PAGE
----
Cleaning hacks for ADHD Kids!

Updated: Jun 23, 2020

My son is NOT a naturally clean person

*cue the shock and awe* I've had to really get creative with ways to help him clean up without everyone ending up in tears. I hate cleaning, the kids hate cleaning, hubby hates cleaning... If left to our own cleaning whims, our house would look like an episode of hoarders. For that, I have found a few pretty good solutions that have helped him keep his room clean, and make progress on the rest of the house.

What We Do


If you haven't heard of Pomodoros, it's okay. It's a grown-up tool that some ADHDers use to help them complete tasks or stay focused on a single project. For my kids, I've re-written the game plan and added some fun with music! I suggest using Pomodoros for cleaning spaces as a family, such as the living room, playroom, or any other common spaces. Here's how we do it.

  1. Make a playlist for your kids that alternates between a cleanup song and a fun song. There should be 4 cleaning songs and 3 fun songs with the first song being a cleaning song. This is ours!

Gather the family in the room that is being cleaned. NO ONE LEAVES UNTIL THE POMODOROS ARE DONE!

  1. Play Music! If a cleanup song is playing, everyone is cleaning. If a break song is on, take a break, but no one leaves the room that you are cleaning during your break.

  2. Done! When the music is done, everyone is done.

This has made the bigger cleaning spaces a much more tolerable task. If everything is picked up and the Pomodoros haven't finished I use that time to teach them to dust or vacuum. These skills will be important later, and since I already set aside the time I don't have any excuses.

5 Things

For tasks that are ongoing or could be quick if it was just done gradually, we do "5 Things". I have a timer attached to G's gaming system that shuts off his screen time every 30 minutes. To get more time he has to pick up 5 things from his bedroom or the playroom. When he asks for more time all I have to do is ask if he picked up 5 things. This was a number that we agreed on for him to not feel overwhelmed by and still be able to make progress throughout the day.

When Nothing Works

I Have All Day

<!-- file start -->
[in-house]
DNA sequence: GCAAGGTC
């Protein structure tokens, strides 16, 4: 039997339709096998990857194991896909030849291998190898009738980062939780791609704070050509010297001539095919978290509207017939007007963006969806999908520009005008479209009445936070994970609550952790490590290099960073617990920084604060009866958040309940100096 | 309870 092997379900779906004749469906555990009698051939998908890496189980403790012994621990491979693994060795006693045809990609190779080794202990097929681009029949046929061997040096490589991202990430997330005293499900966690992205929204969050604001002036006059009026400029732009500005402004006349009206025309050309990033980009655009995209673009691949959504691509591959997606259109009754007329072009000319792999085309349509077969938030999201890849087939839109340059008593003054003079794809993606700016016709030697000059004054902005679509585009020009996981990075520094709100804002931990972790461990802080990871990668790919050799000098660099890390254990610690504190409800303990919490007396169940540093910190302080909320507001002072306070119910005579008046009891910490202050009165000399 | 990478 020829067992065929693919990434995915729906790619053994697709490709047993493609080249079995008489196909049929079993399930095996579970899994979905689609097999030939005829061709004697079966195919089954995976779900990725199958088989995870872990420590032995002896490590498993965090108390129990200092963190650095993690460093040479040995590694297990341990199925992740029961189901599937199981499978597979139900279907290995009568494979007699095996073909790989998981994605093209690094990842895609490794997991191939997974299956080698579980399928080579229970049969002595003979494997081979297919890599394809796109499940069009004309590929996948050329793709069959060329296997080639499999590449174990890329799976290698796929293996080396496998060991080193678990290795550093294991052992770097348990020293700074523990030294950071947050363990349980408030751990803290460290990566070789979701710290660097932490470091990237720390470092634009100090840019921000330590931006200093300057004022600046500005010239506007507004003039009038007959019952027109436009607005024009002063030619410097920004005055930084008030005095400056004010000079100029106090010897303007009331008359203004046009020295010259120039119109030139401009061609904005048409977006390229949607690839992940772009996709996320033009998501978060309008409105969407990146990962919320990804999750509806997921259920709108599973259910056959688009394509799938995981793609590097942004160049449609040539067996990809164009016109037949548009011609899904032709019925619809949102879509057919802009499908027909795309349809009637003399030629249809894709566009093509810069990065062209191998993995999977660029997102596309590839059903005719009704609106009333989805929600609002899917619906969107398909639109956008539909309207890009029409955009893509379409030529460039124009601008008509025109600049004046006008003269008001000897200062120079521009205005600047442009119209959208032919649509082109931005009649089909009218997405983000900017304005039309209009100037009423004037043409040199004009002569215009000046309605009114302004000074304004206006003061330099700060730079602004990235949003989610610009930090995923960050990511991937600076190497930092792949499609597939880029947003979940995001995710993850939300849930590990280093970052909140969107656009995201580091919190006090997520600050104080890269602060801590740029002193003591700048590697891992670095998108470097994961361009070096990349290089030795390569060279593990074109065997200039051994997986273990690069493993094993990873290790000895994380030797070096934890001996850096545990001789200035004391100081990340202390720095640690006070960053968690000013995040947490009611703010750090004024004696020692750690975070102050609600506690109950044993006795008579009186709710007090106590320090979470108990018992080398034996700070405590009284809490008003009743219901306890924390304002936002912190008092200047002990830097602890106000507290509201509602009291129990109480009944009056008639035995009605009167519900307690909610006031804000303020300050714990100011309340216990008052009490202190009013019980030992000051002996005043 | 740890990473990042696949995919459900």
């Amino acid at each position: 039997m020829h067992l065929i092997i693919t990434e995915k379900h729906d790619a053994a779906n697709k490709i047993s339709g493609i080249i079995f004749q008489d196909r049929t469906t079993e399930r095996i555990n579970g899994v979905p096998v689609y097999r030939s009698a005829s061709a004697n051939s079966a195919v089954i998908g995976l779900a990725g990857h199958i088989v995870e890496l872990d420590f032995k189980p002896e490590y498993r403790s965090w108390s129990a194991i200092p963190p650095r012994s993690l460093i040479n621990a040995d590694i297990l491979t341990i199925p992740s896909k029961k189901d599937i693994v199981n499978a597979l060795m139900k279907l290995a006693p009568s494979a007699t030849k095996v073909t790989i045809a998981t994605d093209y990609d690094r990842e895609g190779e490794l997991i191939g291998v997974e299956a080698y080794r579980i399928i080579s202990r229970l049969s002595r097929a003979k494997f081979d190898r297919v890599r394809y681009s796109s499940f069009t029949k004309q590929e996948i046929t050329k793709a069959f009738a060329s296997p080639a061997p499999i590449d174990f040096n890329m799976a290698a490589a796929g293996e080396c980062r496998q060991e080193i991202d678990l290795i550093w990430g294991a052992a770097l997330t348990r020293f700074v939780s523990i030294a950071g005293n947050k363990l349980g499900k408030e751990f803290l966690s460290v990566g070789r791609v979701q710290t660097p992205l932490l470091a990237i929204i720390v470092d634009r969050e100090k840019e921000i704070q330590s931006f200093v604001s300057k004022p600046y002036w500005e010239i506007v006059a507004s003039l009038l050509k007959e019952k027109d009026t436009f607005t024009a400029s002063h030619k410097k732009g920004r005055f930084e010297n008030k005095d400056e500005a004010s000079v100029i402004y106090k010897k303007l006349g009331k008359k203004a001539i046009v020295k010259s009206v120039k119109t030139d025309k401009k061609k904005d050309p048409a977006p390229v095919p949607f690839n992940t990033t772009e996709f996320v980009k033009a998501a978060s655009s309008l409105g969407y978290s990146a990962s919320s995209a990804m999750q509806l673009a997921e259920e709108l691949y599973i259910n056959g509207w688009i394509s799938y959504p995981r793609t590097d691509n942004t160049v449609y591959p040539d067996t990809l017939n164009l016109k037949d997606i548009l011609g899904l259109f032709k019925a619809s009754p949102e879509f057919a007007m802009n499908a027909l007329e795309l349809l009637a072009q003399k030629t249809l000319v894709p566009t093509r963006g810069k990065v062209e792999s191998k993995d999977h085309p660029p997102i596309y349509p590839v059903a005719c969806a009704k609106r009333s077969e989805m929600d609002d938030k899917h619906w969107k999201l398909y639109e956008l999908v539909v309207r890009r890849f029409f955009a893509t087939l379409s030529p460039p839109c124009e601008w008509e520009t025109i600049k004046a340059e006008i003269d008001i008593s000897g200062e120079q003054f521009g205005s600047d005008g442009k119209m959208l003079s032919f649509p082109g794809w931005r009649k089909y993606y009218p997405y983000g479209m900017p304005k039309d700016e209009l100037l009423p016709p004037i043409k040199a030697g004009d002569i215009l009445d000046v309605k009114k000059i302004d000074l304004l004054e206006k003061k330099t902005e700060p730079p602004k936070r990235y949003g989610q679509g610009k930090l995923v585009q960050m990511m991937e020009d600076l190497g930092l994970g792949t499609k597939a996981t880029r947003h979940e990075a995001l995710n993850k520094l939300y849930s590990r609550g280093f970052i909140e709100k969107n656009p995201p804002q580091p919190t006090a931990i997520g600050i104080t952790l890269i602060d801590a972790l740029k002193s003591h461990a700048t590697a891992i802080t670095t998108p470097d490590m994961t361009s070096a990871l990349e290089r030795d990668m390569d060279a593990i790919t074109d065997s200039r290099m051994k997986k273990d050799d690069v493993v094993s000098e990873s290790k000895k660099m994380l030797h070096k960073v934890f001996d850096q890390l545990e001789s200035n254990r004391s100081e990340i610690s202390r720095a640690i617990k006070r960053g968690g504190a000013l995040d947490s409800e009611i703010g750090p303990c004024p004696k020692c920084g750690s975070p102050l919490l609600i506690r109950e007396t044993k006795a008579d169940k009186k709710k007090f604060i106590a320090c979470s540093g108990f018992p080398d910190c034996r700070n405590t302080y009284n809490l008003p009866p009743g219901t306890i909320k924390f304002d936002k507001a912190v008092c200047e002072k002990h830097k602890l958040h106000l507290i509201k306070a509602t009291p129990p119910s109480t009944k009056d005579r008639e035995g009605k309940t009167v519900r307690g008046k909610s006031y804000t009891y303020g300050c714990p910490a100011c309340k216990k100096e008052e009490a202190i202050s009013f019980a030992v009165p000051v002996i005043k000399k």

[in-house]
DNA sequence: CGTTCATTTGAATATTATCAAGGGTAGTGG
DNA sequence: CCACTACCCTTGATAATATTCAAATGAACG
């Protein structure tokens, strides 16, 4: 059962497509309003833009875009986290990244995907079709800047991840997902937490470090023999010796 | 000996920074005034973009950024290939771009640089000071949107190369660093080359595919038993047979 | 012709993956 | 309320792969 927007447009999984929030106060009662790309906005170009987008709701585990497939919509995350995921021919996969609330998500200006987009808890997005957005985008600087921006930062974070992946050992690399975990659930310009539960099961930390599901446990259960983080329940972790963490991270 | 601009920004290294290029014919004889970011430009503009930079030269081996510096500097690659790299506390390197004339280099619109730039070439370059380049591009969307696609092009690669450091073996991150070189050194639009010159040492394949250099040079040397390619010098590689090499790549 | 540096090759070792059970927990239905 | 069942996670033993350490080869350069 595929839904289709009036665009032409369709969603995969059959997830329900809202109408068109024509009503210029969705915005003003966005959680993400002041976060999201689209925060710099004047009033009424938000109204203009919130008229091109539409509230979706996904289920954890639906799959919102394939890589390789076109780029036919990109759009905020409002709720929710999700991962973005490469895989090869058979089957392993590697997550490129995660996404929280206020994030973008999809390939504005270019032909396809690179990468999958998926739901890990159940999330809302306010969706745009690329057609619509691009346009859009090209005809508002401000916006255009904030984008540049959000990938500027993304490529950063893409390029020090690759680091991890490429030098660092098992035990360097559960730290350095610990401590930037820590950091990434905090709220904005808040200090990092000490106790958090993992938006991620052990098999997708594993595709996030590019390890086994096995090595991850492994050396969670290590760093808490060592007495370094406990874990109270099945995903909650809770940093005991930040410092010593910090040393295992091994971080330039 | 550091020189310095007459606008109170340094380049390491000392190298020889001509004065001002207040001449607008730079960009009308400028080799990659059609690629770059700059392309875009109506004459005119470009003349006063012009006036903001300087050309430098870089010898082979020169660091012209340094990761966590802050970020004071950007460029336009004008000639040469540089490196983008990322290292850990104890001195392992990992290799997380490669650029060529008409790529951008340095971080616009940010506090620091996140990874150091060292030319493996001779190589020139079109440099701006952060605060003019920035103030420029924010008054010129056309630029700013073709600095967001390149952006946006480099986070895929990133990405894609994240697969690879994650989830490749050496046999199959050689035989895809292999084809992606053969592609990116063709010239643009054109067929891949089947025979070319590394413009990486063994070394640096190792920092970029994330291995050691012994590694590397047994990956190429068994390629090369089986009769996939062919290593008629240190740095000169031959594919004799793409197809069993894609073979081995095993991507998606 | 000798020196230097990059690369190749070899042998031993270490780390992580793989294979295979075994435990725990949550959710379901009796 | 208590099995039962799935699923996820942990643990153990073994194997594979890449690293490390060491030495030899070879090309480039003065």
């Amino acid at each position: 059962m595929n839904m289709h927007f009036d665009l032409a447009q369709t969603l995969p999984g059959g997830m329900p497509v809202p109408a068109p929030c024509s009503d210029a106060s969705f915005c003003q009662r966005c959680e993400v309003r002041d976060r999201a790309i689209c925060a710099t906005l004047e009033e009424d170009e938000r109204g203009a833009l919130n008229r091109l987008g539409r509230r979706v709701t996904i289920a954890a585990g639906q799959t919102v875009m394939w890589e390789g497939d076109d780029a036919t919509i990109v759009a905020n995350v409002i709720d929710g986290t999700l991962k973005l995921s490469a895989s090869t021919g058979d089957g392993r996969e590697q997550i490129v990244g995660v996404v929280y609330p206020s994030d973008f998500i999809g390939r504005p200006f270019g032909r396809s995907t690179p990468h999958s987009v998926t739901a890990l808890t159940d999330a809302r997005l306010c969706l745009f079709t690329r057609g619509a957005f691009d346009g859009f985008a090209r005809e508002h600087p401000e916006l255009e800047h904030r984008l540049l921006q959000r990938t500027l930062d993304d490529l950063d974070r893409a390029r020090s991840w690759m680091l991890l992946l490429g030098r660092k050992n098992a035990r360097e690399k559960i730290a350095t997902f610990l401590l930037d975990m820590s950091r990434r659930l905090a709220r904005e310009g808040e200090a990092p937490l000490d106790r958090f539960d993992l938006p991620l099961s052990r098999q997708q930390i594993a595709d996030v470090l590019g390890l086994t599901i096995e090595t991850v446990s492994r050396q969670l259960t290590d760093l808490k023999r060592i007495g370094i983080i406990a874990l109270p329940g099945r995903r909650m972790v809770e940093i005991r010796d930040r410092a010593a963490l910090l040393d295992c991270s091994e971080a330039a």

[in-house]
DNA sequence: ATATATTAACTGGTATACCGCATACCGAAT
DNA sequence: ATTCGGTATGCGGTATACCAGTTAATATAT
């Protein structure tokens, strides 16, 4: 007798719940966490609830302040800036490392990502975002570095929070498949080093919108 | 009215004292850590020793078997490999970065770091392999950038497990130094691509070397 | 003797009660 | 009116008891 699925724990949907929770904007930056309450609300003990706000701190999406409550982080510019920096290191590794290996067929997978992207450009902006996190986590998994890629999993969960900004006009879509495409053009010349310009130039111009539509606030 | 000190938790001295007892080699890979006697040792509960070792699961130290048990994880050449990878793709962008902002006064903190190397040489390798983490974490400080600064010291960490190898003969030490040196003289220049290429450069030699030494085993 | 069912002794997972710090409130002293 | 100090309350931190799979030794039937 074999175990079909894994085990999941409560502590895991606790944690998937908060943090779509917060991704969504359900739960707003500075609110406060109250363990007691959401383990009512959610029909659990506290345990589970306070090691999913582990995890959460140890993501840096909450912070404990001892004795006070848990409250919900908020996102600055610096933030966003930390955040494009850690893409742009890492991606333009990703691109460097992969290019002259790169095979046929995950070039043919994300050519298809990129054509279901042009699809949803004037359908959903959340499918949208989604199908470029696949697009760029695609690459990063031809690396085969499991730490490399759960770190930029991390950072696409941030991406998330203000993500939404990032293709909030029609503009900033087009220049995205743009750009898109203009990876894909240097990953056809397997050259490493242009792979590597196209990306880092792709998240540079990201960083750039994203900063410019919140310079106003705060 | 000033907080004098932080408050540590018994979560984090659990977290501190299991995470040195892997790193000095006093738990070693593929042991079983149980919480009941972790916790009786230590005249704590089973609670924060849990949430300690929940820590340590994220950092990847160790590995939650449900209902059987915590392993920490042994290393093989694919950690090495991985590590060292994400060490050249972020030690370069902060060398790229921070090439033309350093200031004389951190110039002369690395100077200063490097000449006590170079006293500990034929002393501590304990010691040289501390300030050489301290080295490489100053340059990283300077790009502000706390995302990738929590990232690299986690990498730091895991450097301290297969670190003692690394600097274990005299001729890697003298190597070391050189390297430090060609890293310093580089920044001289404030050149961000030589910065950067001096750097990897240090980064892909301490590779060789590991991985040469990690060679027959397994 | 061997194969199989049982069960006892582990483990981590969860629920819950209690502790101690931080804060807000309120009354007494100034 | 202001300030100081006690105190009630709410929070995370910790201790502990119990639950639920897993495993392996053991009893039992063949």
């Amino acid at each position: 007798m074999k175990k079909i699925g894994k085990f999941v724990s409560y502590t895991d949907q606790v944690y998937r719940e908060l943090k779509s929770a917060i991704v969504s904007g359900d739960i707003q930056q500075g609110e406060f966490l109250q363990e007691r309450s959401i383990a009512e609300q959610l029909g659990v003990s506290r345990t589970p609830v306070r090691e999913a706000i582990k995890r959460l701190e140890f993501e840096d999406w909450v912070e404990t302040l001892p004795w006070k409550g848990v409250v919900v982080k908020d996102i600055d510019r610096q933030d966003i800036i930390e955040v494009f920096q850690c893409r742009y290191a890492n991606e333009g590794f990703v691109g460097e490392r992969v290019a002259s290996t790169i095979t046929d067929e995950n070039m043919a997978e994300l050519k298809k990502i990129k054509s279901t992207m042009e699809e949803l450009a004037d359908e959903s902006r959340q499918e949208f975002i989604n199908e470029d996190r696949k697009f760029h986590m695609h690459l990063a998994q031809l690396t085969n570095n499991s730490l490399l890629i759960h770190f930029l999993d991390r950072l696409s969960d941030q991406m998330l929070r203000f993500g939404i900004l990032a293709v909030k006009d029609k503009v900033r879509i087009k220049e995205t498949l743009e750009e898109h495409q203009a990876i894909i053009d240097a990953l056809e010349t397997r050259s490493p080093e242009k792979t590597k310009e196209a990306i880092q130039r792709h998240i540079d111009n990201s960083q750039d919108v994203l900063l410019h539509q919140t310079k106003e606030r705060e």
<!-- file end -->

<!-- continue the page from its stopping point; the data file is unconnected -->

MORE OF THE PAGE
Sometimes kids just dig their heels in and refuse. Our go-to punishment is sitting at the space until you're ready to join in. No fun. No games. You're just sitting there being ignored until you help. Simple. Elegant. Time how long it takes them to decide that they need to help, then let them know how long the task WOULD have taken if they just did it. I have an example of this in another post.


Sometimes you're on a schedule. A good timeout with one-minute per-year-they've-been-alive once they've calmed down. I'm on a schedule and I need to get this done. Sit them down. Remind them that you will start the timer when they are calm. Otherwise, you run the risk of a still angry child that hasn't learned the lesson.

No Electronics/Removal of Stuff

When you've tried everything, and you still can't get them to budge removing electronics or favorite non-bedtime toys can help them decide that helping is better than walking away. This works well when you're away from the home as well so long as you follow through at home.

Things That Haven't Worked

  1. Chore Charts/Prizes- My kid would rather get nothing than spend time cleaning... He may get that from me...

  2. Punishments Alone- He's mad. I'm mad. Dad's mad. All everyone has learned is that getting anything done sucks. When he was little we spanked and it got us NOWHERE. Timeouts were more effective... sort of?

  3. Nagging- Has this actually ever worked on anyone? I mean, we all do it, but does it work? Nope.

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